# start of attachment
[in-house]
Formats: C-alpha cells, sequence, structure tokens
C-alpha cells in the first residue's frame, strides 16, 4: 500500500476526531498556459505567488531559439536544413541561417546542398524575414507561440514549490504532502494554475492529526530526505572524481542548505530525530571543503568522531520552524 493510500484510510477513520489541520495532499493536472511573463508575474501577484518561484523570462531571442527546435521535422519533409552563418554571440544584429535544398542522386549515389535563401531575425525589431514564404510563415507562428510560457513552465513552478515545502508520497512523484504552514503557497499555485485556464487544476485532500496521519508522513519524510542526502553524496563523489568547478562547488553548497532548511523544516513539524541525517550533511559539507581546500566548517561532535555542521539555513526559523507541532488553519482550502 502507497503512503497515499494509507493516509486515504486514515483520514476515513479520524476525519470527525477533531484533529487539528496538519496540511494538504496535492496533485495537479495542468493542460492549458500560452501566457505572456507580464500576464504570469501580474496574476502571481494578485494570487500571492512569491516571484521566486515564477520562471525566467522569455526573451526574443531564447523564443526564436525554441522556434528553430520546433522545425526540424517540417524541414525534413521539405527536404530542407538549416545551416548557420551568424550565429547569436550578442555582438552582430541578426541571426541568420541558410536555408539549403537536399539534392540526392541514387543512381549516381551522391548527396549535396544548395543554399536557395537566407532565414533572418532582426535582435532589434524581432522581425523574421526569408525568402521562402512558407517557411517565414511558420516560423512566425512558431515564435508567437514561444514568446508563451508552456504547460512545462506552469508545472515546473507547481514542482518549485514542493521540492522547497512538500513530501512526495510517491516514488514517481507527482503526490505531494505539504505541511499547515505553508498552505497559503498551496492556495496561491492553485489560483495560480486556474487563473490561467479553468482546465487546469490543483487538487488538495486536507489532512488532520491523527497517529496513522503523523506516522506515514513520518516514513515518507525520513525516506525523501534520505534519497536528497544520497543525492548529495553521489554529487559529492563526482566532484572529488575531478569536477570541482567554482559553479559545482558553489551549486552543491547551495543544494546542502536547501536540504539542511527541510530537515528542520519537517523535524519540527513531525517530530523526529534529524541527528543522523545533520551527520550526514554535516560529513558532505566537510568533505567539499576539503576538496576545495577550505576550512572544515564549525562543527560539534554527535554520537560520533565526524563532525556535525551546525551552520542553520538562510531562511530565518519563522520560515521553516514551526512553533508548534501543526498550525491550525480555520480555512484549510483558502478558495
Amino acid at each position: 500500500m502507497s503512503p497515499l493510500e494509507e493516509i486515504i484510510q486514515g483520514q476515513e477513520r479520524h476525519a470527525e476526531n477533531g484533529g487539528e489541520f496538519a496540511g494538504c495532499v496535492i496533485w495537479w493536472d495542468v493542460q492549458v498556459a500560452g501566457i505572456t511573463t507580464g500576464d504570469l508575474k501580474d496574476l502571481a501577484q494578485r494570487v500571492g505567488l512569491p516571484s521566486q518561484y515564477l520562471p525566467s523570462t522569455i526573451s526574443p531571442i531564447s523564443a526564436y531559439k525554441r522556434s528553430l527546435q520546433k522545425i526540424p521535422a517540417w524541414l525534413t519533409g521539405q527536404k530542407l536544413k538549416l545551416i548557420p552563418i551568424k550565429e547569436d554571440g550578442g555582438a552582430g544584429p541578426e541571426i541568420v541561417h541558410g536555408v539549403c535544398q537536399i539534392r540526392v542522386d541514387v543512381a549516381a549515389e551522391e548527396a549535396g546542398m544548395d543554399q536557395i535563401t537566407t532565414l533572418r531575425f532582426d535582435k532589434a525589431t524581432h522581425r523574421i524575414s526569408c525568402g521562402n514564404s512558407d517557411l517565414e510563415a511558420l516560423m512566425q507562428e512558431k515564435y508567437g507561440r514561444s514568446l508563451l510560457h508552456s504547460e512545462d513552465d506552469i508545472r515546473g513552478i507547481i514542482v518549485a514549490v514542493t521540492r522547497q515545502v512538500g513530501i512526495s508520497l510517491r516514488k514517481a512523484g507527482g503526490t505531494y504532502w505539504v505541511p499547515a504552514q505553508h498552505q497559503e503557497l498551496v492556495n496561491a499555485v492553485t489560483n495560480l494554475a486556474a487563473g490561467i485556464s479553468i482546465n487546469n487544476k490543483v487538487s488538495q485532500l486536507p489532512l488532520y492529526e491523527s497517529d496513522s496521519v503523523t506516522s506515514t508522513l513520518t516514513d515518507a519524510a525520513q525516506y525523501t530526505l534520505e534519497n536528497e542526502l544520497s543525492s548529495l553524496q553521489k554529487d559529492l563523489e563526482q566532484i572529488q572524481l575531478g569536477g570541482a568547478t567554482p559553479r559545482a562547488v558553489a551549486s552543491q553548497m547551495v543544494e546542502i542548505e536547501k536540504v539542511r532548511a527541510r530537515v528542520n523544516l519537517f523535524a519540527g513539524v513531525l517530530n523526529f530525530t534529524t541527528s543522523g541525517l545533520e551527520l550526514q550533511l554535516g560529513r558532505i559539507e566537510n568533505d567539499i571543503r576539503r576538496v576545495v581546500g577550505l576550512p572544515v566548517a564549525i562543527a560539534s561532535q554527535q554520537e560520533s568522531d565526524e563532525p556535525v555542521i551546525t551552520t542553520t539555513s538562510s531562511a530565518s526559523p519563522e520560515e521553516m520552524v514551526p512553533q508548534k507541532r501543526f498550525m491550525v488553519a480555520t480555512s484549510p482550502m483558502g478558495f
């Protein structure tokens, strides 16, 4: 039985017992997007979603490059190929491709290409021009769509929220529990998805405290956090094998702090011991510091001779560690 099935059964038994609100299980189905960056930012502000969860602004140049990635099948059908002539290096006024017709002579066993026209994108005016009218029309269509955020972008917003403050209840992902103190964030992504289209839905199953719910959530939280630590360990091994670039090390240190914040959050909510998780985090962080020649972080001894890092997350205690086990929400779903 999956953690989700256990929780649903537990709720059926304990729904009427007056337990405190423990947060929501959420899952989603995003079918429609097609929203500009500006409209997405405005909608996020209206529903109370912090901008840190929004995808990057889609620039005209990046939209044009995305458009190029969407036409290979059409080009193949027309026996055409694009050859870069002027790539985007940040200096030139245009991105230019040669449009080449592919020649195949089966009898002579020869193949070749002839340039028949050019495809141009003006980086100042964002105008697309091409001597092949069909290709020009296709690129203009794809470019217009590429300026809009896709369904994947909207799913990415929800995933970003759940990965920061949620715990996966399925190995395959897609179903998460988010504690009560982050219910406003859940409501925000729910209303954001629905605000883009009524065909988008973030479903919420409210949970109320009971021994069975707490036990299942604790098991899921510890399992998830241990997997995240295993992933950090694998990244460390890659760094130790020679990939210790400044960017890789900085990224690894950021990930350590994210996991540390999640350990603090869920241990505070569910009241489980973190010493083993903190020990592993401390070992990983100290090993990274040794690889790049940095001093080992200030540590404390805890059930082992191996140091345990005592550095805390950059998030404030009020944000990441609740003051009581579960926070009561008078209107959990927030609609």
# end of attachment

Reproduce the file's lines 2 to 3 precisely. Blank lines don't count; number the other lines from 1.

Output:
Formats: C-alpha cells, sequence, structure tokens
C-alpha cells in the first residue's frame, strides 16, 4: 500500500476526531498556459505567488531559439536544413541561417546542398524575414507561440514549490504532502494554475492529526530526505572524481542548505530525530571543503568522531520552524 493510500484510510477513520489541520495532499493536472511573463508575474501577484518561484523570462531571442527546435521535422519533409552563418554571440544584429535544398542522386549515389535563401531575425525589431514564404510563415507562428510560457513552465513552478515545502508520497512523484504552514503557497499555485485556464487544476485532500496521519508522513519524510542526502553524496563523489568547478562547488553548497532548511523544516513539524541525517550533511559539507581546500566548517561532535555542521539555513526559523507541532488553519482550502 502507497503512503497515499494509507493516509486515504486514515483520514476515513479520524476525519470527525477533531484533529487539528496538519496540511494538504496535492496533485495537479495542468493542460492549458500560452501566457505572456507580464500576464504570469501580474496574476502571481494578485494570487500571492512569491516571484521566486515564477520562471525566467522569455526573451526574443531564447523564443526564436525554441522556434528553430520546433522545425526540424517540417524541414525534413521539405527536404530542407538549416545551416548557420551568424550565429547569436550578442555582438552582430541578426541571426541568420541558410536555408539549403537536399539534392540526392541514387543512381549516381551522391548527396549535396544548395543554399536557395537566407532565414533572418532582426535582435532589434524581432522581425523574421526569408525568402521562402512558407517557411517565414511558420516560423512566425512558431515564435508567437514561444514568446508563451508552456504547460512545462506552469508545472515546473507547481514542482518549485514542493521540492522547497512538500513530501512526495510517491516514488514517481507527482503526490505531494505539504505541511499547515505553508498552505497559503498551496492556495496561491492553485489560483495560480486556474487563473490561467479553468482546465487546469490543483487538487488538495486536507489532512488532520491523527497517529496513522503523523506516522506515514513520518516514513515518507525520513525516506525523501534520505534519497536528497544520497543525492548529495553521489554529487559529492563526482566532484572529488575531478569536477570541482567554482559553479559545482558553489551549486552543491547551495543544494546542502536547501536540504539542511527541510530537515528542520519537517523535524519540527513531525517530530523526529534529524541527528543522523545533520551527520550526514554535516560529513558532505566537510568533505567539499576539503576538496576545495577550505576550512572544515564549525562543527560539534554527535554520537560520533565526524563532525556535525551546525551552520542553520538562510531562511530565518519563522520560515521553516514551526512553533508548534501543526498550525491550525480555520480555512484549510483558502478558495